Amy Elisa Keith
January 15, 2010 10:05 AM

He serves high-end food to starry diners and pals like Julianne Moore and Gwyneth Paltrow, his costar on the PBS series Spain … on the Road Again, but this year celebrity chef Mario Batali is also catering to himself.

Batali, 49, just dropped 45 lbs. by watching what he eats and cooks. “I was up to about 280 lbs. last year and now I’m down to about 235 lbs.,” he tells PEOPLE. “I’m working on it to get down to 200 lbs. I feel good all the time, that s my problem. So even at 280, I didn’t feel tired or sluggish. I always have energy. I wake up, I feel good, I’m exercising.”

At one to two hours a day, Batali estimates that he’s exercising twice as much as previously did. “What prompted the change was that I saw a picture or two of myself and I didn t like the way I looked,” he says. “Plus, I have a family and I want to be here for a long time.”

While Italian food may not seem like go-to diet food, Batali says “it’s more about portion control than actual ingredient selection. It s really about calorie intake and calorie outtake. You just have to eat enough to get you to the next meal, not every time you see a restaurant or see a plate do you have to eat.”

For Batali, who also lent his voice this year to the animated film Fantastic Mr. Fox alongside George Clooney, that means keeping his food intake light.

“I try not to eat breakfast,” he says. “I try to have an espresso around 10 or 11 a.m. I try to have vegetables or salad and stay vegetarian through my evening meal. It’s really working for me. I try to eat half portions of whatever they serve me at a restaurant and things as small as my fist or smaller when I eat in the daytime. At dinner I try to have a regular meal, some kind of protein, salad and vegetables.”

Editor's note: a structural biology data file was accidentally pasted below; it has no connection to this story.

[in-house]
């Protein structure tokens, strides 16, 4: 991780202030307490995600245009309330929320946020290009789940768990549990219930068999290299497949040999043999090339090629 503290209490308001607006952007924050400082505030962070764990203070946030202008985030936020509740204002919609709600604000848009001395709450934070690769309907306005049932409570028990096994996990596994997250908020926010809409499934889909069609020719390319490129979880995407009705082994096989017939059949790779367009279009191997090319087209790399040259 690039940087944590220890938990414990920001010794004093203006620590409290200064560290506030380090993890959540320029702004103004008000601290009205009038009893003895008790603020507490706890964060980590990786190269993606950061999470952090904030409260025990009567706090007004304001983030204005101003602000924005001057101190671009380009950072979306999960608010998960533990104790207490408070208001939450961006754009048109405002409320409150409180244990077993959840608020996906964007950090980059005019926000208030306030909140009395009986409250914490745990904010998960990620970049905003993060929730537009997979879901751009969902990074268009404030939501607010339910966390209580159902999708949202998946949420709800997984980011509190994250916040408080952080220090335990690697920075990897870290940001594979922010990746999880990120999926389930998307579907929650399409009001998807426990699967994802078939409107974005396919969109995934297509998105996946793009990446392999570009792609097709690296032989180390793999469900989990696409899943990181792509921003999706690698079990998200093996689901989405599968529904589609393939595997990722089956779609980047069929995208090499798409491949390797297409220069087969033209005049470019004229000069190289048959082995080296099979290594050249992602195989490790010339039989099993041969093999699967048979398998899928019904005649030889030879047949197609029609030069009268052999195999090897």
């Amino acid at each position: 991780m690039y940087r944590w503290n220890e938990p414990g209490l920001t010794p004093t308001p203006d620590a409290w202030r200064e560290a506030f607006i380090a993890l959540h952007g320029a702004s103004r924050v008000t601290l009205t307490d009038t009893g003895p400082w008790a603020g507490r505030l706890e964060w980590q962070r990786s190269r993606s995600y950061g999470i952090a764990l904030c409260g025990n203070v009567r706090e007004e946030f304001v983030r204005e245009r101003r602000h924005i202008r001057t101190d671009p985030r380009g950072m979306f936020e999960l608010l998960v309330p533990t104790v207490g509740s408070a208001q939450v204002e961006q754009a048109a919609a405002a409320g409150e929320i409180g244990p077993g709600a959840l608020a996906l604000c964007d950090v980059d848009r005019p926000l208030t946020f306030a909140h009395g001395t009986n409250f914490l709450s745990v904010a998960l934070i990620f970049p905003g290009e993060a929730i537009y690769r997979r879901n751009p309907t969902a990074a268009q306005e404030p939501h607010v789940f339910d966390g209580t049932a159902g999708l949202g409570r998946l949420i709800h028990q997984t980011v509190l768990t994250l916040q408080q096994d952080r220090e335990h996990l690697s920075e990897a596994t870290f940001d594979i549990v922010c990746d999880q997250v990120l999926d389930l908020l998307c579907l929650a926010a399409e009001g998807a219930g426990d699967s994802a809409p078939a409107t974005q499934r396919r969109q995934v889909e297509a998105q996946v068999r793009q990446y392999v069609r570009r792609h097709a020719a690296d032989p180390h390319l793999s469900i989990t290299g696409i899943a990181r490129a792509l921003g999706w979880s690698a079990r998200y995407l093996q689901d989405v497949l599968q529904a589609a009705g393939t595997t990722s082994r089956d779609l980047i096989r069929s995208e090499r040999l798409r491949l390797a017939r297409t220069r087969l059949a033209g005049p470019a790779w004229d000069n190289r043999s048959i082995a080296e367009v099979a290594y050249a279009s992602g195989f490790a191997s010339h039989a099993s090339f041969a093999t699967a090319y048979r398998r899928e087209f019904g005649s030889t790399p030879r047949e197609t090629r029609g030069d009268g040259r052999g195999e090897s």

Want to try one of Batali’s healthy pasta dishes that he may serve to celebrity pals like Paltrow? See below for his whole grain rigatoni recipe!

Mario Batali’s Whole Grain Rigatoni with Tuscan-Style Cauliflower and Pecorino

Mario Batali's Whole Grain Rigatoni
Joseph De Leo

• 4 tablespoons virgin olive oil
• 1 medium red onion, thinly sliced
• 6 mint leaves
• ½ tablespoon crushed red pepper
• 1 5-in. head of cauliflower, about 1 to 1¼ lbs.
• 1-lb. rigatoni pasta
• ½ cup grated pecorino cheese
• 2 tablespoons freshly ground black pepper
• 1 bunch Italian parsley, finely chopped to yield ¼ cup

Serves: 4

Bring 6 quarts water to boil in a large spaghetti pot and add 2 tablespoons salt.

In a 14- to 18-in. sauté pan, heat oil until just smoking and add onion, mint and red pepper. Cook until soft, about 5 to 6 minutes.

Meanwhile, remove leaves and base core from cauliflower and chop into ¼-in. pieces. Break the florets away from the central core and size them similarly. Cut the core into ¼-in. coins and throw all the pieces into the sauté pan with the onions. Lower the heat to medium and cook, stirring regularly for about 12 to 15 minutes, until cauliflower is softened and light brown but not mushy.

Cook the rigatoni according to package instructions until “al dente,” about 8 to 12 minutes, and drain in colander. Toss hot pasta into pan with cauliflower and add grated cheese, black pepper and parsley. Toss to coat and serve immediately.

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